Nikolaus Boltze from Thyssenkrupp was next to highlight their role in mitigating the CO2 emitted from the steel industry, which currently makes up 8% of global emissions. The German group has two roadmaps for contributing to a carbon neutral society. Firstly, a pathway that avoids CO2 emission by using hydrogen as a combustible for steel production and secondly, until that stage is reached, to make use of produced CO2 for other purposes. Thyssenkrupp are working to normalise hydrogen direct reduction plants which emit no CO2. Carbon2Chem, a project they are a part of, funded by the German federal ministry of education and research, are also working on solutions that produce raw material from the chemical industry by utilising the climate damaging CO2 produced in industrial production.
The transformation will be successful if policy makers create appropriate framework.Nikolaus Boltze, Thyssenkrupp
The third presentation was held by Dr Stephan Herbst from Toyota Motor Group, who introduced projects of hydrogen use in transportation in the EU and Japan. Dr Herbst started by stating that the next challenge for OME’s to integrate hydrogen further into society is cost reduction, where Toyota’s Multi Component strategy was introduced to achieve this. In Japan, Toyota is currently working alongside Hino to develop a hydrogen fuel cell truck, an area which is in significant need of decarbonisation. Smaller medium size trucks with fuel cells are already on the road in Japan used by companies such as retail group 7 Eleven. In Europe, Toyota is partnered with Caetano bus, a Portuguese bus manufacturing company, who have jointly developed the H2.City Gold, a Hydrogen bus powered by Toyota stack fuel cell which can travel up to 400 kilometers. He finished by stating the importance of international collaboration to achieve a carbon neutral society by 2050.
Together with governments, private companies and the financial sector, we can pursue a hydrogen society towards carbon neutrality.Stephan Herbst, Toyota Motor
Mr Samir Bennafla, head of sales in Japan-Asia-Pacific for H3 Dynamics, introduced their activities on hydrogen in air mobility. The company is working toward building autonomous and zero carbon flight, which they hope to achieve through their three-step plan: data acquisition and use, cargo delivery and finally passenger flights. Mr Bennafla introduced the Mermoz project, their current collaboration in France. Alongside Supaero, H3 Dynamics are building an ultra long-range drone which will fly across the Atlantic from Senegal to Brazil, a 30 hour flight powered by liquid hydrogen. This will be a momentous stamp on the history of zero-carbon mobility. Furthermore, H3 Dynamics believes instead of retrofitting technologies in aircrafts the next step will be codesigning to adapt to the propulsion system. H3 Dynamics are already developing AEROPAK XL pods, extremely lightweight fuel cells with high density hydrogen storage which allows for flight duration extension.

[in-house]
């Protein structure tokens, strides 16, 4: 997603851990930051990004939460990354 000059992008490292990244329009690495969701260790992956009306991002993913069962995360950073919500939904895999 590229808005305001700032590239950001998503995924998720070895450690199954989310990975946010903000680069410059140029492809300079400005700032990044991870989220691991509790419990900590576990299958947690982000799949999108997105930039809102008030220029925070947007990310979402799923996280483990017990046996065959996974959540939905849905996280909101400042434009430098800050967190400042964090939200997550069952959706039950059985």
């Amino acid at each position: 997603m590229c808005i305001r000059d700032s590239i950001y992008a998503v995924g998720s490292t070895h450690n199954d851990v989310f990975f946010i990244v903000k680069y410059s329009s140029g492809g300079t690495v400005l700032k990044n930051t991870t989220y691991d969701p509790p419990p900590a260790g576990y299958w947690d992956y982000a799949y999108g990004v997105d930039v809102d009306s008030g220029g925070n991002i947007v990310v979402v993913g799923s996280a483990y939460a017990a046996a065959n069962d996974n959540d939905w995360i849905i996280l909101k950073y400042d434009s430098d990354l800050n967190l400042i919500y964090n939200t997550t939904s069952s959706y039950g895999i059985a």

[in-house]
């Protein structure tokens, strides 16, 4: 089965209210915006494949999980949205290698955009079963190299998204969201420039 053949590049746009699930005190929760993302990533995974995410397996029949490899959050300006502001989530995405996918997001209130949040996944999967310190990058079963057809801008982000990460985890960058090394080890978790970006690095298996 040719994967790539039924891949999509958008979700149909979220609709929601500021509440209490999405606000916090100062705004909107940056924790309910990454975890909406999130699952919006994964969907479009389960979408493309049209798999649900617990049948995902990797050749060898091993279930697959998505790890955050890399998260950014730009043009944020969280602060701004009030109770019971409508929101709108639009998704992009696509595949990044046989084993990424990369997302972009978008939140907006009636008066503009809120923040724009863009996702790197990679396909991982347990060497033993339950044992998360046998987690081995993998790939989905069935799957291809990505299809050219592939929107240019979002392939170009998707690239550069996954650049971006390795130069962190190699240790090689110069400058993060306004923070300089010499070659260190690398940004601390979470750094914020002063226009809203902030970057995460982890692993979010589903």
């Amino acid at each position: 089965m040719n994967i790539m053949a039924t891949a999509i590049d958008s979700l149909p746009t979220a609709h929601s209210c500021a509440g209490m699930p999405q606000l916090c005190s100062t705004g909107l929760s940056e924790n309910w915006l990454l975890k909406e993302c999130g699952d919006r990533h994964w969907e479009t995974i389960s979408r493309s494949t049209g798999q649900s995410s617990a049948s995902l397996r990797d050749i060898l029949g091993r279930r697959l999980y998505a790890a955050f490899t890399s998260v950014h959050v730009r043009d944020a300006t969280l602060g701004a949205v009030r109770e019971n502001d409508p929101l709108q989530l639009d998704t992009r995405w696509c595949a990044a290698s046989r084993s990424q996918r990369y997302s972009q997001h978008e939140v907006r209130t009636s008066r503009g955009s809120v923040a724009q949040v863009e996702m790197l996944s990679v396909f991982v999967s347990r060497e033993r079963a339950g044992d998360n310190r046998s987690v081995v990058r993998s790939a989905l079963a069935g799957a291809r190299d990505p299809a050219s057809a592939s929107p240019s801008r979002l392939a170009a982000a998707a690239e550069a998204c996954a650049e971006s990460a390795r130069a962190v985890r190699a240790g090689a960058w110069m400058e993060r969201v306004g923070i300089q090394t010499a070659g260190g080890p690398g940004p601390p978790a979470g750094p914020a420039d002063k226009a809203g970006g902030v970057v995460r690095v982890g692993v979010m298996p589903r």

This next session was focused on both existing and future partnerships that could be formed between the EU and Japan regarding hydrogen use.
CMB, a major maritime shipping and logistics company from Belgium, opened the floor to the second part of this workshop. Yu Aonuma, representative director Japan, introduced the collaboration formed with Tsuneishi group in 2019 after they found a common strategic direction about alternative fuel. Together they built HydroBingo, the world’s first commercial passenger hydrogen ferry. After this great success, in April 2021 they also decided to strengthen their ties by entering a more comprehensive partnership JPNH2YDRO that will focus on importing and engineering CMB’s hydrogen internal combustion engine technology (H2ICE) to the Japanese market. They are now working towards the Hydro Phoenix, a more powerful tugboat. Mr Aonuma also highlighted that CMB has projects in other areas including offshore wind facilities, and their recent partnership with Itochu, Nippon Cokes Engineering to develop a hydrogen production and distribution business in Kita-Kyushu.
Following on, Dr Takayuki Urata from Panasonic was next to introduce the efforts on the dissemination of fuel cell cogeneration of heat and power and the company’s approach for hydrogen power generation. In 2017 Panasonic created an environment vision towards more efficient utilisation of energy. Ene-Farm is a residential fuel cogeneration system that generates electricity and hot water by using the reaction from city gas and oxygen in the air. The social role of Ene-farm is to reduce CO2 reduction in the home as well as being used for disaster resilience. In Europe the fuel cell power generation unit was launched in 2014 and since then has 7 countries involved. Panasonic’s latest cooperation in Europe, includes with Viessmann, to establish combined heat and power systems based on fuel cells, which are developed and manufactured in Europe.